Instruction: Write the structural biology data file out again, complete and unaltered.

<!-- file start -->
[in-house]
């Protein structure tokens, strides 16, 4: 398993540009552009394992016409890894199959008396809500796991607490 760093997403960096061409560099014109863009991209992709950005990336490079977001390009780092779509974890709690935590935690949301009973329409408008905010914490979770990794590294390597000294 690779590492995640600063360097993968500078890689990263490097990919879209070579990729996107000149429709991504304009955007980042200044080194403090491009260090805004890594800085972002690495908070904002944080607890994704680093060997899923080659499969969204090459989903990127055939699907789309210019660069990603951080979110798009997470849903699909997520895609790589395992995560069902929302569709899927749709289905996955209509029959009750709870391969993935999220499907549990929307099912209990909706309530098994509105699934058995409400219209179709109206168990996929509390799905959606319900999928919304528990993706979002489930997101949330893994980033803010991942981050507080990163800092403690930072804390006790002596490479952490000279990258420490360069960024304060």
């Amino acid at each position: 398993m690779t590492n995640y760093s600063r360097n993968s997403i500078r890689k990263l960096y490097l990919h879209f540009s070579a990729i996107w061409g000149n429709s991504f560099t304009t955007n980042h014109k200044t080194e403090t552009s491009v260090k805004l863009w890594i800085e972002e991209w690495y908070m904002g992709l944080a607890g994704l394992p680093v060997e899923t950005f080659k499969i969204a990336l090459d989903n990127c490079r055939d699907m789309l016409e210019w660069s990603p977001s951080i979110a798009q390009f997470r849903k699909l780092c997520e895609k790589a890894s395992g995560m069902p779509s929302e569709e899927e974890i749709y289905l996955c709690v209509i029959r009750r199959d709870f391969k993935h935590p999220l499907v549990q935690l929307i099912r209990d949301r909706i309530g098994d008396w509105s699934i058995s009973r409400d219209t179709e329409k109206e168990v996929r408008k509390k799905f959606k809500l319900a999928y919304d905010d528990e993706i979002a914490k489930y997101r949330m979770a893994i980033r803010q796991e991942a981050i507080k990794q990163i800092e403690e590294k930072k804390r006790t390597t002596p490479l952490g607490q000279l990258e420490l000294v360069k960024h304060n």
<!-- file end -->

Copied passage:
[in-house]
């Protein structure tokens, strides 16, 4: 398993540009552009394992016409890894199959008396809500796991607490 760093997403960096061409560099014109863009991209992709950005990336490079977001390009780092779509974890709690935590935690949301009973329409408008905010914490979770990794590294390597000294 690779590492995640600063360097993968500078890689990263490097990919879209070579990729996107000149429709991504304009955007980042200044080194403090491009260090805004890594800085972002690495908070904002944080607890994704680093060997899923080659499969969204090459989903990127055939699907789309210019660069990603951080979110798009997470849903699909997520895609790589395992995560069902929302569709899927749709289905996955209509029959009750709870391969993935999220499907549990929307099912209990909706309530098994509105699934058995409400219209179709109206168990996929509390799905959606319900999928919304528990993706979002489930997101949330893994980033803010991942981050507080990163800092403690930072804390006790002596490479952490000279990258420490360069960024304060």
């Amino acid at each position: 398993m690779t590492n995640y760093s600063r360097n993968s997403i500078r890689k990263l960096y490097l990919h879209f540009s070579a990729i996107w061409g000149n429709s991504f560099t304009t955007n980042h014109k200044t080194e403090t552009s491009v260090k805004l863009w890594i800085e972002e991209w690495y908070m904002g992709l944080a607890g994704l394992p680093v060997e899923t950005f080659k499969i969204a990336l090459d989903n990127c490079r055939d699907m789309l016409e210019w660069s990603p977001s951080i979110a798009q390009f997470r849903k699909l780092c997520e895609k790589a890894s395992g995560m069902p779509s929302e569709e899927e974890i749709y289905l996955c709690v209509i029959r009750r199959d709870f391969k993935h935590p999220l499907v549990q935690l929307i099912r209990d949301r909706i309530g098994d008396w509105s699934i058995s009973r409400d219209t179709e329409k109206e168990v996929r408008k509390k799905f959606k809500l319900a999928y919304d905010d528990e993706i979002a914490k489930y997101r949330m979770a893994i980033r803010q796991e991942a981050i507080k990794q990163i800092e403690e590294k930072k804390r006790t390597t002596p490479l952490g607490q000279l990258e420490l000294v360069k960024h304060n």